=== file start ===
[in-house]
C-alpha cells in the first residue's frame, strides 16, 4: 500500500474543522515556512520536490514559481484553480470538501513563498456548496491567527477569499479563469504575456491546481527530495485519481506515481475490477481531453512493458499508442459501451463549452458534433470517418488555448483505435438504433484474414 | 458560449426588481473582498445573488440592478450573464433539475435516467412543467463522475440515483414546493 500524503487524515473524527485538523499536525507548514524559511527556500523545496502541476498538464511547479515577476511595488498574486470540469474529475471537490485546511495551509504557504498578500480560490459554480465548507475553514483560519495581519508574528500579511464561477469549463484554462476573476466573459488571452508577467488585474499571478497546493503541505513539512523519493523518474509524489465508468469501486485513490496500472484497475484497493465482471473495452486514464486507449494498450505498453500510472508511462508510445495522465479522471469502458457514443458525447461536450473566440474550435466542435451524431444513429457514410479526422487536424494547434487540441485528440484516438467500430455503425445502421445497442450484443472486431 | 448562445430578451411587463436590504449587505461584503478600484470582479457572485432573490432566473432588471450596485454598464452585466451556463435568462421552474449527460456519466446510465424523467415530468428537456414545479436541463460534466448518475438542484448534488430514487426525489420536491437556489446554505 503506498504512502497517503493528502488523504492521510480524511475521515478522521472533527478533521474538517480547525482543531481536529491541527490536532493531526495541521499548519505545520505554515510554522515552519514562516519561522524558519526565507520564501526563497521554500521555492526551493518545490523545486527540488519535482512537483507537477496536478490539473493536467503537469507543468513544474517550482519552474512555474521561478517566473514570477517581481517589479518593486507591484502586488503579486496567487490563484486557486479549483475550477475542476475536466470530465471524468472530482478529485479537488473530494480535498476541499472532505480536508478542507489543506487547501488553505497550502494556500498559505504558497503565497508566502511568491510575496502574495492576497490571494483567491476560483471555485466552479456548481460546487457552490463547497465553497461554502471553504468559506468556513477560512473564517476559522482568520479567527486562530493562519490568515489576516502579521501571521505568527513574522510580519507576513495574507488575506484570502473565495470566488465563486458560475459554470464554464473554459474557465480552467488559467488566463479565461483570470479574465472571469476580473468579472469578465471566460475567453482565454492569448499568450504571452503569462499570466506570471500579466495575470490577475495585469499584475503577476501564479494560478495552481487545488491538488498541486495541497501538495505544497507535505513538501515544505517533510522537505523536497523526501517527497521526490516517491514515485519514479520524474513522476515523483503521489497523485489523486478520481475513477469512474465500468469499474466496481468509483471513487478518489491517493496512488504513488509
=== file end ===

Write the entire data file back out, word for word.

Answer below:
[in-house]
C-alpha cells in the first residue's frame, strides 16, 4: 500500500474543522515556512520536490514559481484553480470538501513563498456548496491567527477569499479563469504575456491546481527530495485519481506515481475490477481531453512493458499508442459501451463549452458534433470517418488555448483505435438504433484474414 | 458560449426588481473582498445573488440592478450573464433539475435516467412543467463522475440515483414546493 500524503487524515473524527485538523499536525507548514524559511527556500523545496502541476498538464511547479515577476511595488498574486470540469474529475471537490485546511495551509504557504498578500480560490459554480465548507475553514483560519495581519508574528500579511464561477469549463484554462476573476466573459488571452508577467488585474499571478497546493503541505513539512523519493523518474509524489465508468469501486485513490496500472484497475484497493465482471473495452486514464486507449494498450505498453500510472508511462508510445495522465479522471469502458457514443458525447461536450473566440474550435466542435451524431444513429457514410479526422487536424494547434487540441485528440484516438467500430455503425445502421445497442450484443472486431 | 448562445430578451411587463436590504449587505461584503478600484470582479457572485432573490432566473432588471450596485454598464452585466451556463435568462421552474449527460456519466446510465424523467415530468428537456414545479436541463460534466448518475438542484448534488430514487426525489420536491437556489446554505 503506498504512502497517503493528502488523504492521510480524511475521515478522521472533527478533521474538517480547525482543531481536529491541527490536532493531526495541521499548519505545520505554515510554522515552519514562516519561522524558519526565507520564501526563497521554500521555492526551493518545490523545486527540488519535482512537483507537477496536478490539473493536467503537469507543468513544474517550482519552474512555474521561478517566473514570477517581481517589479518593486507591484502586488503579486496567487490563484486557486479549483475550477475542476475536466470530465471524468472530482478529485479537488473530494480535498476541499472532505480536508478542507489543506487547501488553505497550502494556500498559505504558497503565497508566502511568491510575496502574495492576497490571494483567491476560483471555485466552479456548481460546487457552490463547497465553497461554502471553504468559506468556513477560512473564517476559522482568520479567527486562530493562519490568515489576516502579521501571521505568527513574522510580519507576513495574507488575506484570502473565495470566488465563486458560475459554470464554464473554459474557465480552467488559467488566463479565461483570470479574465472571469476580473468579472469578465471566460475567453482565454492569448499568450504571452503569462499570466506570471500579466495575470490577475495585469499584475503577476501564479494560478495552481487545488491538488498541486495541497501538495505544497507535505513538501515544505517533510522537505523536497523526501517527497521526490516517491514515485519514479520524474513522476515523483503521489497523485489523486478520481475513477469512474465500468469499474466496481468509483471513487478518489491517493496512488504513488509